Occupations Using Materials based upon the Line: drawing, thread games, finger knitting, knitting on needles, crochet, weaving, embroidery, slat weaving, interlacing and braiding: for children ages 2 to 13 and beyond.

The Froebel Occupations continue to progress from solid materials, to surfaces, and now to lines. Any activity based upon the line can be made into an Occupation as long as the child sees and understands its unity.

Drawing is one of the simplest and most rewarding art forms. Children as young as two are happy with a large sheet of paper and a good set of beeswax block crayons. No pictures per say will be created that an adult will recognize. The importance is in the free movements of the hand, playing with color and being lost in the moment. Something young children do very well. Drawing develops as the child does; as they grow different materials can be explored such as pencil, chalks, and pastels. Indoor and outdoor sketching excursions expand a child's world and help them to see and respect the details of their surroundings. Thread games have been around for centuries. Children everywhere are simply enchanted by a ball of yarn and what can be done with it. A ball of yarn is really a long line. Games, finger knitting, and eventually knitting on needles and crochet can be taught. These Occupations prove that Froebel knew that children's play turned into an adults work, trade or hobby. Sewing on graph paper, on printed cards, or on embroidery cloth is another line based Occupation. The simplest designs begin with the Kindergarten age group of 4 to 7 year olds. Children in the Connecting School and Academy create more detailed work. Paper is explored as a line when the surface is divided into long strips. With this new form many Occupations can be learned. Weaving paper strips onto a mat can lead to weaving on a loom. Interlacing paper strips can create Froebel Stars and other decorative items. Braiding yarn and braiding paper teaches coordination and math patterns. Weaving thin wooden slats into geometric forms continues the math concepts for an older child.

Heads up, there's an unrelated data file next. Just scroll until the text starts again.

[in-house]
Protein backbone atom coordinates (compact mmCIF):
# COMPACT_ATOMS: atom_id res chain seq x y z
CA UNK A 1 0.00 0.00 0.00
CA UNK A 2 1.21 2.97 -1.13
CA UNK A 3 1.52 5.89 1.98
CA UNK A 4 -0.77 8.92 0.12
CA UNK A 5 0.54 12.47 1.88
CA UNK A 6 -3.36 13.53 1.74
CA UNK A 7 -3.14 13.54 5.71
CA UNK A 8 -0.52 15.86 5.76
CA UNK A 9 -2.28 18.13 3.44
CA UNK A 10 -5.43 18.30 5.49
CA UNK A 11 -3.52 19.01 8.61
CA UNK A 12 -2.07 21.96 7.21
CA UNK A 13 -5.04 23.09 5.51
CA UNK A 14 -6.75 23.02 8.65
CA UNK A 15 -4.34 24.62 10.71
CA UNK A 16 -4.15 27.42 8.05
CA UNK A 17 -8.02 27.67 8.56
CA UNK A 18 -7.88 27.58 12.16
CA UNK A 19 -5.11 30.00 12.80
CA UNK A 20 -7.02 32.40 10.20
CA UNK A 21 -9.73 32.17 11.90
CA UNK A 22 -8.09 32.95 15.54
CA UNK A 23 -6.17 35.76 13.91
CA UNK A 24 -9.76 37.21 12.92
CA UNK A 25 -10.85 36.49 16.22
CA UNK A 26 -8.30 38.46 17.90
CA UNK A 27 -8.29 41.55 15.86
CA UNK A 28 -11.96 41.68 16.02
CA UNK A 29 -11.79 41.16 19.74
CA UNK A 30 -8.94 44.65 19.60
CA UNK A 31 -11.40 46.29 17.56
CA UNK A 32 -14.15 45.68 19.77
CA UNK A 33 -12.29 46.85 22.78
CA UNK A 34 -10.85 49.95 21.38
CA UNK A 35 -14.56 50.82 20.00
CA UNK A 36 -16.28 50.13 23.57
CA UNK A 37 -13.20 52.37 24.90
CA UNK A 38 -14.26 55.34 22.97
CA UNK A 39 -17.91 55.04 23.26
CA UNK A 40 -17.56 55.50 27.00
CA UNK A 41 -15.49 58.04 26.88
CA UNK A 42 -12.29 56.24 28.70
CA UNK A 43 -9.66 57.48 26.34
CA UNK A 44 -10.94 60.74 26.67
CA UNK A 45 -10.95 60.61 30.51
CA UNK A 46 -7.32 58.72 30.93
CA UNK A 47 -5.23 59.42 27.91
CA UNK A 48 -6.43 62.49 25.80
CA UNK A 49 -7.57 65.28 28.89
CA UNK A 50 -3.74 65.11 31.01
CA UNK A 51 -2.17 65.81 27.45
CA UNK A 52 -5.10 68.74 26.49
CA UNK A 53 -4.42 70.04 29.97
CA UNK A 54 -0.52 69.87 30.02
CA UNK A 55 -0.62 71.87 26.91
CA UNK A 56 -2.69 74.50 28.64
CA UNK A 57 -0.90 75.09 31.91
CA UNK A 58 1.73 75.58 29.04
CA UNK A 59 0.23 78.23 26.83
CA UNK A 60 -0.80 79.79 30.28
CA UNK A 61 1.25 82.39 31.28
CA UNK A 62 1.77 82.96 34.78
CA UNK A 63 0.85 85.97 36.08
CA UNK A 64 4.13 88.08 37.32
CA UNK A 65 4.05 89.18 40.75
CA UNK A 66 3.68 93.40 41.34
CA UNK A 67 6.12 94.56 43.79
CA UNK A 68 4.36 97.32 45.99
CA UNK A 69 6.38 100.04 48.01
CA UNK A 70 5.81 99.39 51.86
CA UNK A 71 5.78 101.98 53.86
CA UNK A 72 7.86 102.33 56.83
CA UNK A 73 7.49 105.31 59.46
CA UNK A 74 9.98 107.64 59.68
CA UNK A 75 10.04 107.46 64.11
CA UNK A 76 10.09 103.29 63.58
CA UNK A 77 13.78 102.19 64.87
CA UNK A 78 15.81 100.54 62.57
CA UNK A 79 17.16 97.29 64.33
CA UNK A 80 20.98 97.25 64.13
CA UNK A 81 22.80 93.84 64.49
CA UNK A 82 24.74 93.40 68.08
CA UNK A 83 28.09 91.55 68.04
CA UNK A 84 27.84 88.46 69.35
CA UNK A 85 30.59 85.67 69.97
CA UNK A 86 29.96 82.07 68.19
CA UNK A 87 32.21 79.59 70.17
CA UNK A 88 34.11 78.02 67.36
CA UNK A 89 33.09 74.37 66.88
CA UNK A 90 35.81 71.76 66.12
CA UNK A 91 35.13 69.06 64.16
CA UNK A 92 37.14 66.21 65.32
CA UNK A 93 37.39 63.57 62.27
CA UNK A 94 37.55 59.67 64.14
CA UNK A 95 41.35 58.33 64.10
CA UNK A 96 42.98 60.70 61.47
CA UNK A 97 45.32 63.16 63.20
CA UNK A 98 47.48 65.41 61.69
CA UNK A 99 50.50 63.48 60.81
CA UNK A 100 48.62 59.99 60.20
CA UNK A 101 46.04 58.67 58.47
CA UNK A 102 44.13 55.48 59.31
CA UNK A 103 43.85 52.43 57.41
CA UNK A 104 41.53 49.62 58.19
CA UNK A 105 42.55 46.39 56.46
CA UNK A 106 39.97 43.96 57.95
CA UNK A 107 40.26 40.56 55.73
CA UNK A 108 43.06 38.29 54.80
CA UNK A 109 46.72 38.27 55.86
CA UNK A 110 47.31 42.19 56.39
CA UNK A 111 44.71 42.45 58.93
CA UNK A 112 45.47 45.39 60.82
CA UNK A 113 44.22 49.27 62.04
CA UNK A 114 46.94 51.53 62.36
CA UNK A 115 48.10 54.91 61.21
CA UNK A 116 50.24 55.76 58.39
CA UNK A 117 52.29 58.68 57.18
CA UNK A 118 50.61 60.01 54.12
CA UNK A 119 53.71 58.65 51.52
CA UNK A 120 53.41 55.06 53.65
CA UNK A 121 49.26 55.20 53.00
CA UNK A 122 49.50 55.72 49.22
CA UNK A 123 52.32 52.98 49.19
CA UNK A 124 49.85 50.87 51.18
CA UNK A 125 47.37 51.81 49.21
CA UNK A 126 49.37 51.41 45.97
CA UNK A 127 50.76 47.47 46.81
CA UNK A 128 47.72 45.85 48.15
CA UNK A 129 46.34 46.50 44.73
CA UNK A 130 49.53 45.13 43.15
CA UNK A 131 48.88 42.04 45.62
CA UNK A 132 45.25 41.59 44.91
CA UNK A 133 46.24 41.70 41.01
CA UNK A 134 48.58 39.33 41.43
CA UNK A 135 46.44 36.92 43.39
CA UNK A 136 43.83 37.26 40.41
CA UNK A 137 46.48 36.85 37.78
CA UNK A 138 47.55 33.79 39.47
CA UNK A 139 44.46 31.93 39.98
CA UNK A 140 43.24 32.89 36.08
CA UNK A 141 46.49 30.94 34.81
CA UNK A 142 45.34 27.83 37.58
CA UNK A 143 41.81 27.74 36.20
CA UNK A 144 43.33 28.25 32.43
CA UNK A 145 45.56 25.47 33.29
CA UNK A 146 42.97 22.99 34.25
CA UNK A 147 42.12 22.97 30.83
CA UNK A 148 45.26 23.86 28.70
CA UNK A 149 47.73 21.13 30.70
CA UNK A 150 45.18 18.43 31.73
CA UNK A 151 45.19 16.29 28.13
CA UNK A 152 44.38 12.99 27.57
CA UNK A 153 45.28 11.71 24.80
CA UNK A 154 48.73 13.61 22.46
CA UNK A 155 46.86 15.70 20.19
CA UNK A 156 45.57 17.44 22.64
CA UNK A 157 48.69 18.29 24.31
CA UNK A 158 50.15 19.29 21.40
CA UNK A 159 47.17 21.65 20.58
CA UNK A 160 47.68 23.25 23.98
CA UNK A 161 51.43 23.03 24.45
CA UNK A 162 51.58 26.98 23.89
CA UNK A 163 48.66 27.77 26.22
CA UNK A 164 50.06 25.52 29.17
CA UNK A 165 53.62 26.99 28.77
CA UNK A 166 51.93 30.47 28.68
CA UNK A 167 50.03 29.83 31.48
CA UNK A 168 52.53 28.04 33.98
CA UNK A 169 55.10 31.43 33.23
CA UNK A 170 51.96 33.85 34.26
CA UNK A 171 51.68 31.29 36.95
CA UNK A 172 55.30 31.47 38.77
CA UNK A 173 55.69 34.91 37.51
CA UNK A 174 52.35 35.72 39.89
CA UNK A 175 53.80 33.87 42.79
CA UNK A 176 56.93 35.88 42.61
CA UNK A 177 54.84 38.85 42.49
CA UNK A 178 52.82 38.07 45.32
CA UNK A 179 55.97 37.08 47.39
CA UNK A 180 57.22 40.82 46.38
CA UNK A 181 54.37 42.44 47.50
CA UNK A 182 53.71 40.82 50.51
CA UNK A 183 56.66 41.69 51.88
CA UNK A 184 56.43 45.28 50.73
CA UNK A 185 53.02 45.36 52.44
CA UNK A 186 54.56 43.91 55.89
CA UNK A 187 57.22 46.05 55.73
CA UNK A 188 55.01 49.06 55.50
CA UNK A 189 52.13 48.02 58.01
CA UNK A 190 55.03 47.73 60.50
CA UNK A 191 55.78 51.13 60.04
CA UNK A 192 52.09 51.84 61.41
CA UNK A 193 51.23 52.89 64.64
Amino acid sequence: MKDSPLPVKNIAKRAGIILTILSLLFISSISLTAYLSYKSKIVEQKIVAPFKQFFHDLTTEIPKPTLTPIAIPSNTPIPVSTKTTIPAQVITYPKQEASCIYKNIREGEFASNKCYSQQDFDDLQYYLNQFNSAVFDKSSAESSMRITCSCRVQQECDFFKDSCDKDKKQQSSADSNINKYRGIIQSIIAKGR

Occupations Using Solid Materials: wool, beeswax, clay, mud, sand, and snow for children 2 to 13 and beyond.

Most children are born sculptors; they represent, imitate, create, and transform. It is the child's greatest enjoyment. They desire to produce forms with any type of pliable material. They knead it and mold it till it represents something to them. This fact did not go unnoticed by Froebel when he made the Occupations part of his educational philosophy.

The Occupations reflect the series of Gifts; recapitulating them as creative expression for the child. Solid materials are explored at first. These can be handled by the youngest of learners; toddlers. Damp sand, moist mud, snow when in season; these are tactile materials that engage the hands and senses. As the hand develops clay and beeswax modeling and wool are added.

The Occupations are not taught in a specific order, but as they complement the work with the Gifts. Unlike the Gifts, the Occupations cannot return to their original forms once they are used. This gives the child a sense of permanence. Also, Occupation work, no matter the materials used, teach not only to be creative and patient, but also many of the art forms are life skills for the future.